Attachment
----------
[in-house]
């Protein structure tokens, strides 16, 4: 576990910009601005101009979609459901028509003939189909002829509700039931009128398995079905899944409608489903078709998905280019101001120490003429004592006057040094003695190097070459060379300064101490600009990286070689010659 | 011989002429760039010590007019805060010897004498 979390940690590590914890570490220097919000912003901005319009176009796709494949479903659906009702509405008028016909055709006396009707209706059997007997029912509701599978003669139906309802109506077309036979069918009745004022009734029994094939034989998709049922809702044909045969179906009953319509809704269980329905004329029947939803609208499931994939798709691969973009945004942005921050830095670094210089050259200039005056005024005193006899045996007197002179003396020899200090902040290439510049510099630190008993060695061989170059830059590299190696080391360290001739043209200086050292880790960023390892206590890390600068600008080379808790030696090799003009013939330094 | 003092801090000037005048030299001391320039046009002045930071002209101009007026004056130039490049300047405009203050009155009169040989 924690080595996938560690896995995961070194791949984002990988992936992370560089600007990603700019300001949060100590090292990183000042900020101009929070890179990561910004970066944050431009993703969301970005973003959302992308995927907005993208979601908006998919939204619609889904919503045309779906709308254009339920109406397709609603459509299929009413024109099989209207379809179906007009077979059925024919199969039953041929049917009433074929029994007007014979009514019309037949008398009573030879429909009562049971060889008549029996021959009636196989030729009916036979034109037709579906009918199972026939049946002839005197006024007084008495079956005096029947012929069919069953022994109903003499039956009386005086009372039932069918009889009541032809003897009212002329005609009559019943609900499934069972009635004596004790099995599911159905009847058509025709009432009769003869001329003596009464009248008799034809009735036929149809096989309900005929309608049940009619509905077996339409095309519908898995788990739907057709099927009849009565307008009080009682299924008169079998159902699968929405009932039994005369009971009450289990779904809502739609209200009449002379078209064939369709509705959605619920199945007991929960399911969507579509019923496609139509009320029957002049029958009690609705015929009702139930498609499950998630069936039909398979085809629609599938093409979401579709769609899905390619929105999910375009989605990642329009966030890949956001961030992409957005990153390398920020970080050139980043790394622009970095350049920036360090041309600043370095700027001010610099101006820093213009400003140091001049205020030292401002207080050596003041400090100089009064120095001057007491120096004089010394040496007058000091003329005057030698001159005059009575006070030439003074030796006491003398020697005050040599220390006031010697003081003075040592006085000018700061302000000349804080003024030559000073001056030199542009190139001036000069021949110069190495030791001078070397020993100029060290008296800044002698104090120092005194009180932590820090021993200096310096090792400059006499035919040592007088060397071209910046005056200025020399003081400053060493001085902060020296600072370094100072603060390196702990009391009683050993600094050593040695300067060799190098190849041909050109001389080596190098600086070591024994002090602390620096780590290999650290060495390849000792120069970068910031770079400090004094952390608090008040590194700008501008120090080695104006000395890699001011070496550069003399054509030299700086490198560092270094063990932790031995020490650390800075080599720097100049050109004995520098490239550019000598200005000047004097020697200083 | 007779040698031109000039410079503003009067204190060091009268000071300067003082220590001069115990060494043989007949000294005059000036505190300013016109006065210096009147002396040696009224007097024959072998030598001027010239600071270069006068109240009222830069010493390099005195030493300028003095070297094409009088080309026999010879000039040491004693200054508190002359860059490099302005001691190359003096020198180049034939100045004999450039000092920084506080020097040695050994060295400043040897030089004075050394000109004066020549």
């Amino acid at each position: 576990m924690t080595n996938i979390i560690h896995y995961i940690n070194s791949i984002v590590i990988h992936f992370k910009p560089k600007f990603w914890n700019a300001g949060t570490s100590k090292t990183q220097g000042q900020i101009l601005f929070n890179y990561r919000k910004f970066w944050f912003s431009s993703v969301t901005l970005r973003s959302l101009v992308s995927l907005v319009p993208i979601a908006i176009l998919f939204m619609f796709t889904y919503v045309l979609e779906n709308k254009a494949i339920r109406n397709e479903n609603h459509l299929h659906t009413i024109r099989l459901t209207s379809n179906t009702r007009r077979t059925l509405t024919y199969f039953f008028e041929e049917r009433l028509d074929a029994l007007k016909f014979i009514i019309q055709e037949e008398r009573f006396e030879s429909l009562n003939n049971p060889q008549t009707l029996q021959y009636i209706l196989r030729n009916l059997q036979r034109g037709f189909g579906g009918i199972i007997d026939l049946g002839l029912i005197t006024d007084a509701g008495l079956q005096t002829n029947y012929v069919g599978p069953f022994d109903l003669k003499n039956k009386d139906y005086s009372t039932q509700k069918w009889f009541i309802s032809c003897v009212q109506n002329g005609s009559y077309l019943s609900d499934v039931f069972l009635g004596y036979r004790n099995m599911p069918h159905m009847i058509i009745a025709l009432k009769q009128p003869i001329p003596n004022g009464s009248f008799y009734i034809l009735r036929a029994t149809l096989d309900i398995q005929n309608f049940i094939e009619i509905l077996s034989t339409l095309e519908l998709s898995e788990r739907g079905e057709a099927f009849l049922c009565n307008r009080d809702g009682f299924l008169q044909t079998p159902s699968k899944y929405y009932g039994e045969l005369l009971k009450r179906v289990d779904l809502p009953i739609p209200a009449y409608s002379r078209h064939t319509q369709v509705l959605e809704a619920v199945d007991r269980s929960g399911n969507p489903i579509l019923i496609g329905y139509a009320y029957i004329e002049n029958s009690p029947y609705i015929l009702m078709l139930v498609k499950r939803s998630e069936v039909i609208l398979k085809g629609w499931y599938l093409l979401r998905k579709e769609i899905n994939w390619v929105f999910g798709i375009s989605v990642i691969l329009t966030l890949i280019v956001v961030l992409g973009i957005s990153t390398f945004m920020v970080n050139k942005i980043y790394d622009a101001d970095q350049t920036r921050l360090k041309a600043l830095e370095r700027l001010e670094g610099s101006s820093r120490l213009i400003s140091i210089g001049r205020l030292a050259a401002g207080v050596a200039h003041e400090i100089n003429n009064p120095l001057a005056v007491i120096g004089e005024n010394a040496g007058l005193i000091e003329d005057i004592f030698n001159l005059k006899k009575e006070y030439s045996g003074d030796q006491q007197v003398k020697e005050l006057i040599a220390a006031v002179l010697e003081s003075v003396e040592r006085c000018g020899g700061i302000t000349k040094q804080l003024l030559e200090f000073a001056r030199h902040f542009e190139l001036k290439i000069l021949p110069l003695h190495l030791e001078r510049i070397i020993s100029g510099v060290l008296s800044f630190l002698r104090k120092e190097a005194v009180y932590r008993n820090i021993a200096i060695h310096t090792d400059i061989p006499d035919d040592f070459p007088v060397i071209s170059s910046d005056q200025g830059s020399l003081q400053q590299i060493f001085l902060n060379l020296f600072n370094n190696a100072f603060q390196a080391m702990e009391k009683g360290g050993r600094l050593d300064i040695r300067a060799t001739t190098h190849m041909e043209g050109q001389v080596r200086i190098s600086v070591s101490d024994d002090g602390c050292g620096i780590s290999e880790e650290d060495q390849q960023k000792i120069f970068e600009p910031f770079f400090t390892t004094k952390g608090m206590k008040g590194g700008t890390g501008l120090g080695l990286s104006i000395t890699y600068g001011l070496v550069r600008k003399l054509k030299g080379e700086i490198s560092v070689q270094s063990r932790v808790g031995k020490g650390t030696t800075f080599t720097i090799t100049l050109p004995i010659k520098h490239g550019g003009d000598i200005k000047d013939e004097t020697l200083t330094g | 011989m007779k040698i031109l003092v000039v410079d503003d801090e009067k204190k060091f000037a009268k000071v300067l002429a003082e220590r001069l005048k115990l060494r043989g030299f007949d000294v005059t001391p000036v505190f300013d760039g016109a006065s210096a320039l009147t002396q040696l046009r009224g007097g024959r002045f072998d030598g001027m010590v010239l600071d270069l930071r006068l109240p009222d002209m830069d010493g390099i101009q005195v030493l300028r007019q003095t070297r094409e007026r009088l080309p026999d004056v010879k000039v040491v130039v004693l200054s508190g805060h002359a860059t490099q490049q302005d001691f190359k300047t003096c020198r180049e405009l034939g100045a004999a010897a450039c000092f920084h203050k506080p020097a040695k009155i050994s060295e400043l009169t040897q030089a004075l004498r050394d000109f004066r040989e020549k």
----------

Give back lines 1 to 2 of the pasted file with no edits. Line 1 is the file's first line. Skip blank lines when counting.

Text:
[in-house]
């Protein structure tokens, strides 16, 4: 576990910009601005101009979609459901028509003939189909002829509700039931009128398995079905899944409608489903078709998905280019101001120490003429004592006057040094003695190097070459060379300064101490600009990286070689010659 | 011989002429760039010590007019805060010897004498 979390940690590590914890570490220097919000912003901005319009176009796709494949479903659906009702509405008028016909055709006396009707209706059997007997029912509701599978003669139906309802109506077309036979069918009745004022009734029994094939034989998709049922809702044909045969179906009953319509809704269980329905004329029947939803609208499931994939798709691969973009945004942005921050830095670094210089050259200039005056005024005193006899045996007197002179003396020899200090902040290439510049510099630190008993060695061989170059830059590299190696080391360290001739043209200086050292880790960023390892206590890390600068600008080379808790030696090799003009013939330094 | 003092801090000037005048030299001391320039046009002045930071002209101009007026004056130039490049300047405009203050009155009169040989 924690080595996938560690896995995961070194791949984002990988992936992370560089600007990603700019300001949060100590090292990183000042900020101009929070890179990561910004970066944050431009993703969301970005973003959302992308995927907005993208979601908006998919939204619609889904919503045309779906709308254009339920109406397709609603459509299929009413024109099989209207379809179906007009077979059925024919199969039953041929049917009433074929029994007007014979009514019309037949008398009573030879429909009562049971060889008549029996021959009636196989030729009916036979034109037709579906009918199972026939049946002839005197006024007084008495079956005096029947012929069919069953022994109903003499039956009386005086009372039932069918009889009541032809003897009212002329005609009559019943609900499934069972009635004596004790099995599911159905009847058509025709009432009769003869001329003596009464009248008799034809009735036929149809096989309900005929309608049940009619509905077996339409095309519908898995788990739907057709099927009849009565307008009080009682299924008169079998159902699968929405009932039994005369009971009450289990779904809502739609209200009449002379078209064939369709509705959605619920199945007991929960399911969507579509019923496609139509009320029957002049029958009690609705015929009702139930498609499950998630069936039909398979085809629609599938093409979401579709769609899905390619929105999910375009989605990642329009966030890949956001961030992409957005990153390398920020970080050139980043790394622009970095350049920036360090041309600043370095700027001010610099101006820093213009400003140091001049205020030292401002207080050596003041400090100089009064120095001057007491120096004089010394040496007058000091003329005057030698001159005059009575006070030439003074030796006491003398020697005050040599220390006031010697003081003075040592006085000018700061302000000349804080003024030559000073001056030199542009190139001036000069021949110069190495030791001078070397020993100029060290008296800044002698104090120092005194009180932590820090021993200096310096090792400059006499035919040592007088060397071209910046005056200025020399003081400053060493001085902060020296600072370094100072603060390196702990009391009683050993600094050593040695300067060799190098190849041909050109001389080596190098600086070591024994002090602390620096780590290999650290060495390849000792120069970068910031770079400090004094952390608090008040590194700008501008120090080695104006000395890699001011070496550069003399054509030299700086490198560092270094063990932790031995020490650390800075080599720097100049050109004995520098490239550019000598200005000047004097020697200083 | 007779040698031109000039410079503003009067204190060091009268000071300067003082220590001069115990060494043989007949000294005059000036505190300013016109006065210096009147002396040696009224007097024959072998030598001027010239600071270069006068109240009222830069010493390099005195030493300028003095070297094409009088080309026999010879000039040491004693200054508190002359860059490099302005001691190359003096020198180049034939100045004999450039000092920084506080020097040695050994060295400043040897030089004075050394000109004066020549």